Chez Panisse (Berkeley, CA)

// Visited: Nov. 16, 2014 //

Dinner at Chez Panisse on a Saturday night.

We arrived just on time for our 9:30 reservation. Unfortunately, it was for the wrong restaurant (Chez Panisse upstairs, cue the tiny violins).

We had also JUST had an argument. So I sat, stony-faced and trying to not convey too much upset, upstairs in the warm, friendly, cozy space while people wandered in and out looking for a table for dinner.

They called us downstairs. They graciously cobbled together a table for two, even though we had already passed the time for their usual 9:15 seating!

I sniffled through the amuse bouche. And the basket of Acme breads. And then I started to feel a little better, stomach warmed and brain softened by the orange-blossom syrup sparkling wine aperitif. And my heart warmed as I softly wrapped up the fight with J. while I smeared bread with butter and chewed methodically. (And we both knew I had definitely cheered up by the time I requested a second bread basket.)

We ate our way through the grilled shellfish salad with watercress, pancetta, and mustard sauce. “Taste the squid,” my husband blurted out. It was tender, charred, everything every other restaurant’s squid wanted to be. Grown-up calamari. The scallops were also tender. Lovely, simple, a little oversalted – but solidly great and perfectly cooked.


Grilled Shellfish Salad with Watercress, Pancetta, and Mustard Sauce


Next: the artichoke souffle with thyme and green garlic confit. This dish, how the idea of it had resonated with my imagination, had actually been the deciding factor for me in taking this reservation (well, the reservation that we turned out not to have). The souffle was tiny, the size of a mini-cupcake with a texture akin to a biscuit. It was served in a thick creamy soup-like sauce, not overwhelmingly salty. I jealously hoarded the sauce and swabbed the sourdough bread from the bread basket in it after I finished the souffle. The souffle – crispy, slightly biscuit-like even in texture / mouthfeel. I enjoyed it very much.


Artichoke Souffle with Thyme and Green Garlic Confit


Next: the main. Liberty duck breast and juniper crepinette with Chino Ranch tarbais shell beans, roasted vegetables, and sauce verte. I usually hate this kind of preparation of duck – I always wish restaurants would fully render out the fat, leaving crispy-skinned duck behind (and, if the chef is me, she’ll keep the rendered fat and steal it all for herself, drizzling it over rice with soy sauce). But this duck was so tender, juicy, and flavorful like a dream. Served in a light (albeit slightly oversalted) broth, with the most delicate, smush-firmly-on-the-roof-of-your-mouth large white beans, this is the roasted-meat-in-broth dish that French Michelin chefs, trying to incorporate “Asian” techniques, aspire to. (I’m looking at you, Le Cinq, and you, Robuchon).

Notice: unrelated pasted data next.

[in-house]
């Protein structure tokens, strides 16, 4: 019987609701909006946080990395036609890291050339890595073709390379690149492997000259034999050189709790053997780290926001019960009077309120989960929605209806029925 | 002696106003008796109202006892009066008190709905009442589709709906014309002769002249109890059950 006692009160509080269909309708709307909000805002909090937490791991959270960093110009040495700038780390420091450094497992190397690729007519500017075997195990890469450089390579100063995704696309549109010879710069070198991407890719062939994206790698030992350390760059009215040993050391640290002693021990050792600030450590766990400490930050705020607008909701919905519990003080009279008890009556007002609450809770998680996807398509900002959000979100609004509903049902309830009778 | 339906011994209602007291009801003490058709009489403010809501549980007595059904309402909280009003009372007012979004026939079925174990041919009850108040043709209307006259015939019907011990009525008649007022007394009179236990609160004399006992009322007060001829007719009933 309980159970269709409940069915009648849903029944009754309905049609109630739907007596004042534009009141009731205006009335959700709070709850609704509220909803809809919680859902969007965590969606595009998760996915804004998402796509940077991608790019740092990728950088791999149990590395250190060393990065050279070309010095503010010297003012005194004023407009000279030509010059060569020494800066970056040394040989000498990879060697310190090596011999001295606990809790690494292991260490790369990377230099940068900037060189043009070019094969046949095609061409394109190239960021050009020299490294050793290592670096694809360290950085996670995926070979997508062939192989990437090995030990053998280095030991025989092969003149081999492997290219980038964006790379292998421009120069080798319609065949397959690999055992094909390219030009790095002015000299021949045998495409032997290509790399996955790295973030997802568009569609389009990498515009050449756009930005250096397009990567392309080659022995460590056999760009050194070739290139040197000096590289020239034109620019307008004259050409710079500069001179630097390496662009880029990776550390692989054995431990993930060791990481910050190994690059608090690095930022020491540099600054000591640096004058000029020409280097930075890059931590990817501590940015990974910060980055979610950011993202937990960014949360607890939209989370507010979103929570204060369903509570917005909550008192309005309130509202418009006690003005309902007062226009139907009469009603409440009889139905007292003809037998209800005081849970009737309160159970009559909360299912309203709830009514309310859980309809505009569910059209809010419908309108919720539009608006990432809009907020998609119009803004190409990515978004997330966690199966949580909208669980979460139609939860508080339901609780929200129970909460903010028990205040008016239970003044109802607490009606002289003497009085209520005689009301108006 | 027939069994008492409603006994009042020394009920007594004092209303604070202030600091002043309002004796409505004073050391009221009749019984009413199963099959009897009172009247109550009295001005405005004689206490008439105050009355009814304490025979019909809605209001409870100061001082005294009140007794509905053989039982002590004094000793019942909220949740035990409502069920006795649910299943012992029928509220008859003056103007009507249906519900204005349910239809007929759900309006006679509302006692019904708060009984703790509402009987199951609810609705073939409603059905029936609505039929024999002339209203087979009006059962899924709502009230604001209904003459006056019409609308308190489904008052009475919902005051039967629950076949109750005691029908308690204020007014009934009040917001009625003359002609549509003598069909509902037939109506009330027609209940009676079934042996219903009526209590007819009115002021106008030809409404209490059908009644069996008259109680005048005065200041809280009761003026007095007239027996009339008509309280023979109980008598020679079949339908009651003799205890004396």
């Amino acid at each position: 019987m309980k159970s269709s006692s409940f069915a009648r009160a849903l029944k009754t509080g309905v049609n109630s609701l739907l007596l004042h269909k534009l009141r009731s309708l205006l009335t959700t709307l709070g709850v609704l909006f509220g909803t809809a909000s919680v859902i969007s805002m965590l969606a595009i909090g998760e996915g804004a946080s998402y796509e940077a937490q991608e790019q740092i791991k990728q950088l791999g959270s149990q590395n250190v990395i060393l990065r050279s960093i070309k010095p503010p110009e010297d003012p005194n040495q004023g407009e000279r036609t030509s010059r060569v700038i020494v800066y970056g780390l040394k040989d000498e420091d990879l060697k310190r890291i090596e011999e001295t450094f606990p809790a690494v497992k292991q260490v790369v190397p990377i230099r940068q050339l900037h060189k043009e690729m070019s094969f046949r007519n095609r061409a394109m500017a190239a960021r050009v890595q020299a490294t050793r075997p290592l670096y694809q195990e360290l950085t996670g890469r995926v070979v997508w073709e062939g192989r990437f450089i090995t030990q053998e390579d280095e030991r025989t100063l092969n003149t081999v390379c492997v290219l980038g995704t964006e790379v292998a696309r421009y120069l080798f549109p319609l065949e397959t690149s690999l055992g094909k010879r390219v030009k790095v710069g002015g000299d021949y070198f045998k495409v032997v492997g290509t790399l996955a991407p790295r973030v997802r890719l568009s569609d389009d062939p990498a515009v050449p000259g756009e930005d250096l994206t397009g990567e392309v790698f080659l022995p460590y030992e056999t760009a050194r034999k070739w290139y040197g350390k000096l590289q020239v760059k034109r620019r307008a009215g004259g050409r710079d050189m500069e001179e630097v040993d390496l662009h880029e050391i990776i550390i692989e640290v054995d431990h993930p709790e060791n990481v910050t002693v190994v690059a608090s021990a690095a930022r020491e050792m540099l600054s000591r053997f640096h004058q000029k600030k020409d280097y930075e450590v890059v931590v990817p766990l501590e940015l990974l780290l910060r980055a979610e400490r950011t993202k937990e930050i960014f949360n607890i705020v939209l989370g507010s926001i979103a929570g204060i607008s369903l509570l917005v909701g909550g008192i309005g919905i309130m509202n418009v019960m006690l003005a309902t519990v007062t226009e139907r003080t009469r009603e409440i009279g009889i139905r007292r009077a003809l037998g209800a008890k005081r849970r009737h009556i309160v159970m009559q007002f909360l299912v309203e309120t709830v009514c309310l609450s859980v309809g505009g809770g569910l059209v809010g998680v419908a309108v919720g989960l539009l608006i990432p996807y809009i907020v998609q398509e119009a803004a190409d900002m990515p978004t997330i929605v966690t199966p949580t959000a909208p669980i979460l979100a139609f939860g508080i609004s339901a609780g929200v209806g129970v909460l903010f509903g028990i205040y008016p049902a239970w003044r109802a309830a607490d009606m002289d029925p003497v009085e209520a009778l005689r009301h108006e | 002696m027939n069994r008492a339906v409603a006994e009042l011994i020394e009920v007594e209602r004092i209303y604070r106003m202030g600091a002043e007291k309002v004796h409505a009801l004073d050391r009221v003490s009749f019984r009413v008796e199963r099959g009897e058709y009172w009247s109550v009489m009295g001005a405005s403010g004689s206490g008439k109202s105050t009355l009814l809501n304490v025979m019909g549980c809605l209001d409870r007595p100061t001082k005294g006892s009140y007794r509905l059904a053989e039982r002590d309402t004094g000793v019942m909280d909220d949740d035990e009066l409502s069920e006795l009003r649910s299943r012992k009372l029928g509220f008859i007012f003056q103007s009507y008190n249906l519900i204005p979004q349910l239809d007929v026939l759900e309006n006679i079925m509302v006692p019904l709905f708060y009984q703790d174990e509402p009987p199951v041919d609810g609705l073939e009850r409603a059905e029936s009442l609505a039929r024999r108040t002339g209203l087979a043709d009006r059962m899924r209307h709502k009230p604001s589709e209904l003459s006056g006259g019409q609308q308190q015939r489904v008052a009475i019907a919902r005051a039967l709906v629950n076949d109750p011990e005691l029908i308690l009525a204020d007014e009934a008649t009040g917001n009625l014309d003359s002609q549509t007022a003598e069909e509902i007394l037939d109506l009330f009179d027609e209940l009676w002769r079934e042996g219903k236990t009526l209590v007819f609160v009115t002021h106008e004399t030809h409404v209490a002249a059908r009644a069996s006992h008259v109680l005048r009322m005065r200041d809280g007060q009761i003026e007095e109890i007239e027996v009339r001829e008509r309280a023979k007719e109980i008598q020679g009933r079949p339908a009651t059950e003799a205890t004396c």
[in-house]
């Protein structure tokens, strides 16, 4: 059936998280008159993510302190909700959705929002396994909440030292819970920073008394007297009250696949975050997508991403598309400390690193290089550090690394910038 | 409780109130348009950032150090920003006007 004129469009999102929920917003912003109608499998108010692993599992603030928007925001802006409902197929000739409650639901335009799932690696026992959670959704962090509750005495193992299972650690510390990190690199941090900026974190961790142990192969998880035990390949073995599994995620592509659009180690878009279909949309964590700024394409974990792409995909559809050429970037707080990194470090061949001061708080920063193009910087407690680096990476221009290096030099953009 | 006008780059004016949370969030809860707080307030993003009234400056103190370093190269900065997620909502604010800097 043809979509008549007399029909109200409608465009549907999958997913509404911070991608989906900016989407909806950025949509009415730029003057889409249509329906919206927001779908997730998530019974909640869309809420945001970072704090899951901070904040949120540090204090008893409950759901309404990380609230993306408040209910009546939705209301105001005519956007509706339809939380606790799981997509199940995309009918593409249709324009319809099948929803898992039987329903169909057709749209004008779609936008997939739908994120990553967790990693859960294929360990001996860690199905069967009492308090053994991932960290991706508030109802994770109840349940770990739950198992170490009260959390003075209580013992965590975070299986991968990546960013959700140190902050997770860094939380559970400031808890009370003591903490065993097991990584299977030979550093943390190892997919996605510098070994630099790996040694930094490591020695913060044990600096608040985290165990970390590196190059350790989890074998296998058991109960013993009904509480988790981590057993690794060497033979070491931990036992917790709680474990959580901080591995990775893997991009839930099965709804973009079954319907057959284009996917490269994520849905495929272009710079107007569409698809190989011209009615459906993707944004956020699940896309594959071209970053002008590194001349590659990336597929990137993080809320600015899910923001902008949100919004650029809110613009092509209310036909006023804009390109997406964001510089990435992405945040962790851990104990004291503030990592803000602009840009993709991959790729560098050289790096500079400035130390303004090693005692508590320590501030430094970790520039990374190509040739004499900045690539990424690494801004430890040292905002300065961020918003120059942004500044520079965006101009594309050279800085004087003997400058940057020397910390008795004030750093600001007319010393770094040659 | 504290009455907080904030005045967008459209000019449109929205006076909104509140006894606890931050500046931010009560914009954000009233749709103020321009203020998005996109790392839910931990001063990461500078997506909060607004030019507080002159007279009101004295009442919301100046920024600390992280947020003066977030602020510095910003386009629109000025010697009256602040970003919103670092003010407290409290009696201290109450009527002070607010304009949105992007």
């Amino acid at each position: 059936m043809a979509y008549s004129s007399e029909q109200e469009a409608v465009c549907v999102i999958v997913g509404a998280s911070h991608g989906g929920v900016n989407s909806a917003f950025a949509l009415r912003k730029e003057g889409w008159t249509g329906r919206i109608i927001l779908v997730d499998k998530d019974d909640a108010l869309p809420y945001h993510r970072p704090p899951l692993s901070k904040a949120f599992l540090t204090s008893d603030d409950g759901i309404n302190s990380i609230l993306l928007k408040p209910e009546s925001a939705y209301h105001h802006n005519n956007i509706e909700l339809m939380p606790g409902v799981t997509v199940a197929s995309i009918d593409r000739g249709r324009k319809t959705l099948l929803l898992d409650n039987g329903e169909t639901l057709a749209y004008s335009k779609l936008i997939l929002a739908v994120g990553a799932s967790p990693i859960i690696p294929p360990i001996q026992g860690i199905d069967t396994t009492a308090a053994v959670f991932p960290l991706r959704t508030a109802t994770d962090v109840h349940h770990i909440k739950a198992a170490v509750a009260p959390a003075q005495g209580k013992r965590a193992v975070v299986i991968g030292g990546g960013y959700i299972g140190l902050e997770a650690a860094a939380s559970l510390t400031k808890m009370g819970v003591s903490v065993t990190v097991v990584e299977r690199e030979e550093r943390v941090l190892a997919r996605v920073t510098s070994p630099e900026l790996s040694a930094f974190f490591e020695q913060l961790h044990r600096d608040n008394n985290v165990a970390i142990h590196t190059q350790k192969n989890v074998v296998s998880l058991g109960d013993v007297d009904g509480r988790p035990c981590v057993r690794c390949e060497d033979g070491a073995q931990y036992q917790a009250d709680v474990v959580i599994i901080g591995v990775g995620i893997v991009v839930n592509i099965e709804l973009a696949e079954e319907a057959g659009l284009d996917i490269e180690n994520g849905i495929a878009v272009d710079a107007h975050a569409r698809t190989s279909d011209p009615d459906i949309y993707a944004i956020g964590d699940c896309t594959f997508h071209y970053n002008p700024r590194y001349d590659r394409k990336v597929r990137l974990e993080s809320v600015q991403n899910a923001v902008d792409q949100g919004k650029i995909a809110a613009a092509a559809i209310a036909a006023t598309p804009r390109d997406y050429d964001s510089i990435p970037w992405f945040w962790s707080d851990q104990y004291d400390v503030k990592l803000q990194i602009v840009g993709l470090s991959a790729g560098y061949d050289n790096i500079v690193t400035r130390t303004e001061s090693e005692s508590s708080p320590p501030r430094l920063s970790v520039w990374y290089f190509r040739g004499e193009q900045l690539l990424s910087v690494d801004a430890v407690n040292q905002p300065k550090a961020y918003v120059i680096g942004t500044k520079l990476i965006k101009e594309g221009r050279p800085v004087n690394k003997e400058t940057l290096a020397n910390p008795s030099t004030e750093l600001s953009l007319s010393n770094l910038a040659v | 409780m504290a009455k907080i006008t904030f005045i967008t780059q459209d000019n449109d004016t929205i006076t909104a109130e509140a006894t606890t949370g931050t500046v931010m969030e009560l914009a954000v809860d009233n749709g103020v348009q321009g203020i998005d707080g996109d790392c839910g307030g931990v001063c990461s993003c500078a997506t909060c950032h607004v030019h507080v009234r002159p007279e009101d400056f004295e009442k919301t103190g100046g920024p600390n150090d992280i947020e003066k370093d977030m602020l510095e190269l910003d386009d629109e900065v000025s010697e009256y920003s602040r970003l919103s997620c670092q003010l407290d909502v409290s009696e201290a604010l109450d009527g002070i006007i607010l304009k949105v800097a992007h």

Liberty Duck Breast, Juniper Crepinette


Anyway, back to Chez Panisse’s dish. It was just great. The roasted carrots and parsnips added sweetness – particularly ingenious to cut the pieces small to maximize crispy surface area. The juniper crepinette – I was too stuffed to appreciate it, but it didn’t measure up to the duck.

Red-wine poached pear feuillette. The pastry on the bottom was a little tough. But what does it matter, with roasted pears so good? The skin was a dream – caramelized and chewy – and the pear redolent of the sweet warmth of honey and the acid, round warmth of red wine. Served with creme fraiche or mascarpone – I couldn’t tell – but the cream was a perfect foil for the otherwise dry pastry. I loved it and ate every bite.


Red-wine Poached Pear Feuillette


We laughed as the server took our bread and we exclaimed how full we were (having gotten already one bread refill), and how guilty we felt at having not eaten the butter the second time. He disappeared, and a few minutes later, before dessert, brought out a plain glass pot filled with fresh mint and lemon verbena leaves and a few Turkish-style glasses for hot tea. “This is complimentary – I thought of it when you said you were stuffed and thought this could settle your stomach,” the server told us kindly. The tea was classic Chez Panisse and really summed up its philosophy in a nutshell. Simple, unpretentious diningware, simple, gorgeous ingredients, simple technique – I felt like i was enjoying my post-dinner tea and sweets in a luxurious commune.


Mint Tea, Turkish Glasses


Friendly, warm, unpretentious. Dinner is not theater here. Eating here feels like part of a neighborhood experience, where you experience the beauty of the seasons with other members of the community.

I loved it and I can’t wait to go back.


Cute little mignardises!


Chez Panisse
1517 Shattuck Ave
Berkeley, CA 94709
(510) 548-5525

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